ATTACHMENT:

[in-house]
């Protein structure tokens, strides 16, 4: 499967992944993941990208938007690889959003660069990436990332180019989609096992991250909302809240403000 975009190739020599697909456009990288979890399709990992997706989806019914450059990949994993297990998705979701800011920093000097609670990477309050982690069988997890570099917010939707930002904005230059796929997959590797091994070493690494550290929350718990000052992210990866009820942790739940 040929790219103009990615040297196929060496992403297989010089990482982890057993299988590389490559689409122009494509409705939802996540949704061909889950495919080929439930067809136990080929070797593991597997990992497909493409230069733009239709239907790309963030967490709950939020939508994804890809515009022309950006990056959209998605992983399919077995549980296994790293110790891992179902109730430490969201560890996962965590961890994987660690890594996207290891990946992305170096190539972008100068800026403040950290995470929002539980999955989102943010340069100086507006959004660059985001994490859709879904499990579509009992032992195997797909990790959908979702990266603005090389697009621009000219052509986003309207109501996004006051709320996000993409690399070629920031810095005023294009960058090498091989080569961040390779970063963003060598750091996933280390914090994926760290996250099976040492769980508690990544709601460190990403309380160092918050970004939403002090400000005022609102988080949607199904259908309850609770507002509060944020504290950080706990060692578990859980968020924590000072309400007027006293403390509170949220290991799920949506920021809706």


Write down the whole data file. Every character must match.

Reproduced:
[in-house]
């Protein structure tokens, strides 16, 4: 499967992944993941990208938007690889959003660069990436990332180019989609096992991250909302809240403000 975009190739020599697909456009990288979890399709990992997706989806019914450059990949994993297990998705979701800011920093000097609670990477309050982690069988997890570099917010939707930002904005230059796929997959590797091994070493690494550290929350718990000052992210990866009820942790739940 040929790219103009990615040297196929060496992403297989010089990482982890057993299988590389490559689409122009494509409705939802996540949704061909889950495919080929439930067809136990080929070797593991597997990992497909493409230069733009239709239907790309963030967490709950939020939508994804890809515009022309950006990056959209998605992983399919077995549980296994790293110790891992179902109730430490969201560890996962965590961890994987660690890594996207290891990946992305170096190539972008100068800026403040950290995470929002539980999955989102943010340069100086507006959004660059985001994490859709879904499990579509009992032992195997797909990790959908979702990266603005090389697009621009000219052509986003309207109501996004006051709320996000993409690399070629920031810095005023294009960058090498091989080569961040390779970063963003060598750091996933280390914090994926760290996250099976040492769980508690990544709601460190990403309380160092918050970004939403002090400000005022609102988080949607199904259908309850609770507002509060944020504290950080706990060692578990859980968020924590000072309400007027006293403390509170949220290991799920949506920021809706």